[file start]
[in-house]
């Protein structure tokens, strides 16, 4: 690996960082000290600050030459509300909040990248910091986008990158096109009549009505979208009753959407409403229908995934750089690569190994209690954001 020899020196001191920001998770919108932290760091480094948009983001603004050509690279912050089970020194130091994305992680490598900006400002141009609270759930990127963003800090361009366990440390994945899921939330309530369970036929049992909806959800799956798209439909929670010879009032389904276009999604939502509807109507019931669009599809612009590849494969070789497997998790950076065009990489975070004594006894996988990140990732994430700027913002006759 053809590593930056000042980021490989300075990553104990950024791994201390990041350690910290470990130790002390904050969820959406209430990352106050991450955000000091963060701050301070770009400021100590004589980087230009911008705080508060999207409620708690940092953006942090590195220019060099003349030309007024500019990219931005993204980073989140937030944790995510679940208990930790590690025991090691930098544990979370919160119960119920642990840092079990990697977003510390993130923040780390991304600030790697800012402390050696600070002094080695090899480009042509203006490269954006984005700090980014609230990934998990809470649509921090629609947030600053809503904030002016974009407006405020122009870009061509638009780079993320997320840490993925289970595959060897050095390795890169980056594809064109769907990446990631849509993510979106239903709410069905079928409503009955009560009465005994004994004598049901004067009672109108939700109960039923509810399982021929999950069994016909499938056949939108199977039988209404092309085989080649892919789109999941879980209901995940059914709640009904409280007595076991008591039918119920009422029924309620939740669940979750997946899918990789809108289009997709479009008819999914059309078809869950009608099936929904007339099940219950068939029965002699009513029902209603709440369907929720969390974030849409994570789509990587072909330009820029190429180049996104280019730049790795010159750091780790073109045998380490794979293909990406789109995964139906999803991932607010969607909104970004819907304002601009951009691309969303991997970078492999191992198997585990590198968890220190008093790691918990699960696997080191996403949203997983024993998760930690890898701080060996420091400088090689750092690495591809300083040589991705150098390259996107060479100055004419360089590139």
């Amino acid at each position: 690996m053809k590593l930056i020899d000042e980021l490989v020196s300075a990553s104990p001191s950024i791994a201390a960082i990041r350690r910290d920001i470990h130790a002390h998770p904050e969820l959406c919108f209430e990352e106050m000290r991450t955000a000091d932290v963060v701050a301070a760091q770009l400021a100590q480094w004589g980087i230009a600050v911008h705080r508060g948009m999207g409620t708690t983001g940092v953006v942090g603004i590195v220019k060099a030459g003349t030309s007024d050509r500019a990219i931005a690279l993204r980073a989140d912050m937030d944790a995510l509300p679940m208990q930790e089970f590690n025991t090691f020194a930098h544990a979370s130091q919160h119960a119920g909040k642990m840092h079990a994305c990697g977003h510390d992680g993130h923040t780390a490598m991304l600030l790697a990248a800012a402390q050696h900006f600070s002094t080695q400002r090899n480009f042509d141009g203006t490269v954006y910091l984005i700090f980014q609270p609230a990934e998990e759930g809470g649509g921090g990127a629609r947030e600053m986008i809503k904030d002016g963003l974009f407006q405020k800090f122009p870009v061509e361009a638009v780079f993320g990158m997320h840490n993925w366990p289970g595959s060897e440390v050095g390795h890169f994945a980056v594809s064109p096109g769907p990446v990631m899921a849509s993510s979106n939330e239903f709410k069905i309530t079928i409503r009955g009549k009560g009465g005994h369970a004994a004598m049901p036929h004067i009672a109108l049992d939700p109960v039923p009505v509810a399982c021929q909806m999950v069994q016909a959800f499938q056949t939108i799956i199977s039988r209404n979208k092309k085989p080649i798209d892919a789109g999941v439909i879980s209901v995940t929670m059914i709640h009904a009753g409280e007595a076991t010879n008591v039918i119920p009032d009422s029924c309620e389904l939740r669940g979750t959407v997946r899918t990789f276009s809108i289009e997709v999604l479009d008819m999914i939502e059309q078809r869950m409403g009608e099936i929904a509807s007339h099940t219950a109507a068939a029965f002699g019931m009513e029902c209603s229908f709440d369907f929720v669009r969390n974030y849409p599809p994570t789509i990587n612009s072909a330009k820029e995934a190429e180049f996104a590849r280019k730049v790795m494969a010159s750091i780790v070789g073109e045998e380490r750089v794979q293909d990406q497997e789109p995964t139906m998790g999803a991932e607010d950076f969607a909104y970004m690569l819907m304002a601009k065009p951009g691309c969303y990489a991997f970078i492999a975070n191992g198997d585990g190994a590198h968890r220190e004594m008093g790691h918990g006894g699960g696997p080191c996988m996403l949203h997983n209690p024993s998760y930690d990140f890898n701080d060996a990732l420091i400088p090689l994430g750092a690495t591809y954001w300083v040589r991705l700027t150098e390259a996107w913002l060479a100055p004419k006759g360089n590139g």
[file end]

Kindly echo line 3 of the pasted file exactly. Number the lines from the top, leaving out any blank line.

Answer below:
């Amino acid at each position: 690996m053809k590593l930056i020899d000042e980021l490989v020196s300075a990553s104990p001191s950024i791994a201390a960082i990041r350690r910290d920001i470990h130790a002390h998770p904050e969820l959406c919108f209430e990352e106050m000290r991450t955000a000091d932290v963060v701050a301070a760091q770009l400021a100590q480094w004589g980087i230009a600050v911008h705080r508060g948009m999207g409620t708690t983001g940092v953006v942090g603004i590195v220019k060099a030459g003349t030309s007024d050509r500019a990219i931005a690279l993204r980073a989140d912050m937030d944790a995510l509300p679940m208990q930790e089970f590690n025991t090691f020194a930098h544990a979370s130091q919160h119960a119920g909040k642990m840092h079990a994305c990697g977003h510390d992680g993130h923040t780390a490598m991304l600030l790697a990248a800012a402390q050696h900006f600070s002094t080695q400002r090899n480009f042509d141009g203006t490269v954006y910091l984005i700090f980014q609270p609230a990934e998990e759930g809470g649509g921090g990127a629609r947030e600053m986008i809503k904030d002016g963003l974009f407006q405020k800090f122009p870009v061509e361009a638009v780079f993320g990158m997320h840490n993925w366990p289970g595959s060897e440390v050095g390795h890169f994945a980056v594809s064109p096109g769907p990446v990631m899921a849509s993510s979106n939330e239903f709410k069905i309530t079928i409503r009955g009549k009560g009465g005994h369970a004994a004598m049901p036929h004067i009672a109108l049992d939700p109960v039923p009505v509810a399982c021929q909806m999950v069994q016909a959800f499938q056949t939108i799956i199977s039988r209404n979208k092309k085989p080649i798209d892919a789109g999941v439909i879980s209901v995940t929670m059914i709640h009904a009753g409280e007595a076991t010879n008591v039918i119920p009032d009422s029924c309620e389904l939740r669940g979750t959407v997946r899918t990789f276009s809108i289009e997709v999604l479009d008819m999914i939502e059309q078809r869950m409403g009608e099936i929904a509807s007339h099940t219950a109507a068939a029965f002699g019931m009513e029902c209603s229908f709440d369907f929720v669009r969390n974030y849409p599809p994570t789509i990587n612009s072909a330009k820029e995934a190429e180049f996104a590849r280019k730049v790795m494969a010159s750091i780790v070789g073109e045998e380490r750089v794979q293909d990406q497997e789109p995964t139906m998790g999803a991932e607010d950076f969607a909104y970004m690569l819907m304002a601009k065009p951009g691309c969303y990489a991997f970078i492999a975070n191992g198997d585990g190994a590198h968890r220190e004594m008093g790691h918990g006894g699960g696997p080191c996988m996403l949203h997983n209690p024993s998760y930690d990140f890898n701080d060996a990732l420091i400088p090689l994430g750092a690495t591809y954001w300083v040589r991705l700027t150098e390259a996107w913002l060479a100055p004419k006759g360089n590139g």